Lois Ehlert’s signature illustrations turn this slight poem into a fun picture book. The rhymes will reinforce phonological awareness, and the paper collage illustrations are just begging to be imitated. Would also make a great writing prompt book for early elementary classrooms.

About  a Bear by Holly Surplice

This simple ode to a bear is just right for baby and toddler storytimes, and would be a good book for those just learning to read. Bright, large pictures accompany this bouncy bear rhyme.

 

Ostrich and Lark by Marilyn Nelsonaa ostrich

An original tale illustrated by artists in Botswana. Two bird friends in the African veld spend their days and nights together. Lark sings, but ostrich is silent, until he finds his voice. Simple story with bright folk-art paintings to spice it up. Pair with an ostrich sound and some African folk tales. Lots of new vocabulary here, too!

A Kiss Like This by Mary Murphy

Perfect for Valentine’s Day or any day of the year. A sweet little book about… kisses! Smooch it up for storytime with babies and toddlers.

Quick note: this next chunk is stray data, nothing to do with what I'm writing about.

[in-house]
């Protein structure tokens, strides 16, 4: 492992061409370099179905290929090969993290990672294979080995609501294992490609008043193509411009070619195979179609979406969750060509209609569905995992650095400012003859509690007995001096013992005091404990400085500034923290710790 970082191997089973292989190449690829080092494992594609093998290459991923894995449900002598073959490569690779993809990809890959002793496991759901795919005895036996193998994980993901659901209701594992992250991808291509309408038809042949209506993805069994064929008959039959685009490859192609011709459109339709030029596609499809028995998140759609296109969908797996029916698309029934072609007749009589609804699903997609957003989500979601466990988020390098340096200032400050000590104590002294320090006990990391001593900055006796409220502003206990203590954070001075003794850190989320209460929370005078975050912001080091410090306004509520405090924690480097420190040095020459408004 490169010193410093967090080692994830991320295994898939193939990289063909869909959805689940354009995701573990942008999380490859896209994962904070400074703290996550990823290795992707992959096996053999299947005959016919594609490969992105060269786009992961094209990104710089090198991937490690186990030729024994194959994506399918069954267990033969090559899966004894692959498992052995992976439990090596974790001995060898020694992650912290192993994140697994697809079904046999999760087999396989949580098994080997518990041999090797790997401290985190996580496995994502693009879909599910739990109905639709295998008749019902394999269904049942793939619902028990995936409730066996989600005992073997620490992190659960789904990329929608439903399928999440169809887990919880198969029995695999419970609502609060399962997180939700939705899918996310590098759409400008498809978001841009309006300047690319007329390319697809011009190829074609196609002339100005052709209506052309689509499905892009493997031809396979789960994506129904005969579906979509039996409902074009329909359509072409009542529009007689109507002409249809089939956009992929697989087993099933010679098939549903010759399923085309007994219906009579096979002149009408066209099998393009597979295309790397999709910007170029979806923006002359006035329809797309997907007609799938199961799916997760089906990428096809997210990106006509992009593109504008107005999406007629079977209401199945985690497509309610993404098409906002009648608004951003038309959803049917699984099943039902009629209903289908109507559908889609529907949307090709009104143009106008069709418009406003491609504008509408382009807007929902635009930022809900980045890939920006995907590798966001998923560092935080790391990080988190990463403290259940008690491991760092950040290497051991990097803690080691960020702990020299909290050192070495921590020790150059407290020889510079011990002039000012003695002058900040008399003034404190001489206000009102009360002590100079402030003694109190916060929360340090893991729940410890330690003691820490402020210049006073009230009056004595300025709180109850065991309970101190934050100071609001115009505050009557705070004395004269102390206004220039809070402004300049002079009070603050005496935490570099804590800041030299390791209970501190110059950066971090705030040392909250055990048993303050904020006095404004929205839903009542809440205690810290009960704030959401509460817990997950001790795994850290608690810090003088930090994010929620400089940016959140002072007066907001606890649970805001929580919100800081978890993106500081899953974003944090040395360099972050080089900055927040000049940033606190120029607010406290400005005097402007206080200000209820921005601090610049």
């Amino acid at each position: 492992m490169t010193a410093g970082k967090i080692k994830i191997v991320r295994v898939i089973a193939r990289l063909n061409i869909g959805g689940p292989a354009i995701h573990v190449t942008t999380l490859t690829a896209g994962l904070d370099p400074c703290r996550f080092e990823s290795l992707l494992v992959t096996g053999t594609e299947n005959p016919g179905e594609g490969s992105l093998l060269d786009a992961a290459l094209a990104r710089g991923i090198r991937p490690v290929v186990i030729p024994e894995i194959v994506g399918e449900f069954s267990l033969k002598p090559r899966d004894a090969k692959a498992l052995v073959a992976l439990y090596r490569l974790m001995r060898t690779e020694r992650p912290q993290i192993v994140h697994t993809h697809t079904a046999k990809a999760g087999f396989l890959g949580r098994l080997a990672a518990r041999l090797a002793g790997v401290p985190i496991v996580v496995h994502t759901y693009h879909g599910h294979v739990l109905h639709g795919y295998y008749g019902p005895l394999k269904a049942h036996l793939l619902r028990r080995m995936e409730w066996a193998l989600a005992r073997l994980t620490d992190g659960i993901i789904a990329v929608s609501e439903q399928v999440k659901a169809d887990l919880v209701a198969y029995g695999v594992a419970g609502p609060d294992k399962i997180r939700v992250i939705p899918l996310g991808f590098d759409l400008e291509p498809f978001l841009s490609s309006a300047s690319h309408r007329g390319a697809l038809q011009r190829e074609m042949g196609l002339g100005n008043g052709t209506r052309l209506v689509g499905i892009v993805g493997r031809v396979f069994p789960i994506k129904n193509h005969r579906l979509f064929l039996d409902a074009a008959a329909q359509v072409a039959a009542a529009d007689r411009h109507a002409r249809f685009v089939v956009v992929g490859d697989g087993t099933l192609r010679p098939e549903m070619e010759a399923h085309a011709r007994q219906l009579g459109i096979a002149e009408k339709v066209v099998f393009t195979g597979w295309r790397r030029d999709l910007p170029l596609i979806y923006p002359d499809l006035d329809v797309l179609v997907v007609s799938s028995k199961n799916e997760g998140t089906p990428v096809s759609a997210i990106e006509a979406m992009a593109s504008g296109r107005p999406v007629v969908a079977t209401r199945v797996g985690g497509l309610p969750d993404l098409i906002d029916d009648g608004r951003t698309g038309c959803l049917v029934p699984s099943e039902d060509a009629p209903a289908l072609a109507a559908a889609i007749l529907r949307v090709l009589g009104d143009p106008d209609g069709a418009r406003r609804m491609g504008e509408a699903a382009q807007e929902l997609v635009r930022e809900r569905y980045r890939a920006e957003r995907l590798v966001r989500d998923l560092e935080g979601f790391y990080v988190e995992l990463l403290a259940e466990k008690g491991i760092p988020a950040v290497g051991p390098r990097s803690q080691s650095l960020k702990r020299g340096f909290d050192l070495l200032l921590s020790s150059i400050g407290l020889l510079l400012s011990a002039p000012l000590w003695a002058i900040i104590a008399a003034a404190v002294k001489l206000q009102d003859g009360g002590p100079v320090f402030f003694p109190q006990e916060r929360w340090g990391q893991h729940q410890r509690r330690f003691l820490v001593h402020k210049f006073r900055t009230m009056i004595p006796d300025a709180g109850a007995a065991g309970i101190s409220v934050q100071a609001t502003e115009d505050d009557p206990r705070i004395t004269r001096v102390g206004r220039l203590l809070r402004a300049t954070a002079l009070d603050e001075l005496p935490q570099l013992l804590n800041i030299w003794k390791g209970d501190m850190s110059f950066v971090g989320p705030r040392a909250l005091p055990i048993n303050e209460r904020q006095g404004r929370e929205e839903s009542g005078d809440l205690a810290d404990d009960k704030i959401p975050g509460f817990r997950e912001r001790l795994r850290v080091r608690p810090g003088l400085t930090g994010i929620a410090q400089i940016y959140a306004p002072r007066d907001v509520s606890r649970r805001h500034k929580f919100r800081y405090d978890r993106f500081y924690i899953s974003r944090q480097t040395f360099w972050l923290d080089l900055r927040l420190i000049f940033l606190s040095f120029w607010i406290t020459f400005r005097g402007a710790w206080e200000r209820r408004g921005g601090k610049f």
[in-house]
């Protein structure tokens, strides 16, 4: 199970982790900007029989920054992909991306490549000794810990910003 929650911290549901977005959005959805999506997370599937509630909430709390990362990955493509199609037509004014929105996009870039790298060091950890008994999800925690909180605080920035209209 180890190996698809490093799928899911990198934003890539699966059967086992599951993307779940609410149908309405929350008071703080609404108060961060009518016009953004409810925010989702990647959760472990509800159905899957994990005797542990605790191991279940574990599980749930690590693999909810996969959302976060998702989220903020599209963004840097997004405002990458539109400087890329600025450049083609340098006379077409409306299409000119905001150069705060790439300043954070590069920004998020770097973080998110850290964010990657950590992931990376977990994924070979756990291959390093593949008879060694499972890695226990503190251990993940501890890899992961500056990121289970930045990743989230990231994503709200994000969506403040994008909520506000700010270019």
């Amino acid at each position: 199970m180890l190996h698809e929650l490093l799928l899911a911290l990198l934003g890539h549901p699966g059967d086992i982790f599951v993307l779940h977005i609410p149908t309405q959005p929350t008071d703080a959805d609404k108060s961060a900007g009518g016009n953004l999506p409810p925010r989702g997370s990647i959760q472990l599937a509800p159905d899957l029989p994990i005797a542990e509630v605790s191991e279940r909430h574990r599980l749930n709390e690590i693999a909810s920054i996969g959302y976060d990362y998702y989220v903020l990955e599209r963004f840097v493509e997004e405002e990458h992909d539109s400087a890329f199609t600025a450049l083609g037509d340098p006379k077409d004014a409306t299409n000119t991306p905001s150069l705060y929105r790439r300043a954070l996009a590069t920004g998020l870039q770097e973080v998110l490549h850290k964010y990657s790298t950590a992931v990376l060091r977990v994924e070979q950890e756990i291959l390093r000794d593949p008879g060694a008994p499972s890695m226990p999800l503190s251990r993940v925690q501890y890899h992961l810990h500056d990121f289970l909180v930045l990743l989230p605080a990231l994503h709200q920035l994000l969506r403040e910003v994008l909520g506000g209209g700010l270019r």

Let’s Sing a Lullaby with Brave Cowboy by Jan Thomas

Not-so-brave cowboy gets distracted as he tries to serenade a couple of cows to sleep. As expected, Thomas delivers a fun romp, this time about bedtime.

 

Autumn is… books

Books are falling onto the shelves like leaves from a tree. Or something like that. A whole new crop of good storytime choices await!

A Leaf Can Be… Laura Purdie Salas

It’s nice when a book can work both for storytime and as an informational book,. Young nature lovers could learn much about leaves in this book. Art extensions include leaf rubbings or leaf creations similar to those in Lois Ehlert’s “Leaf Man”. Rich in vocabulary and perfect for autumn storytimes.

Duck Says Don’t – Alison Ritchie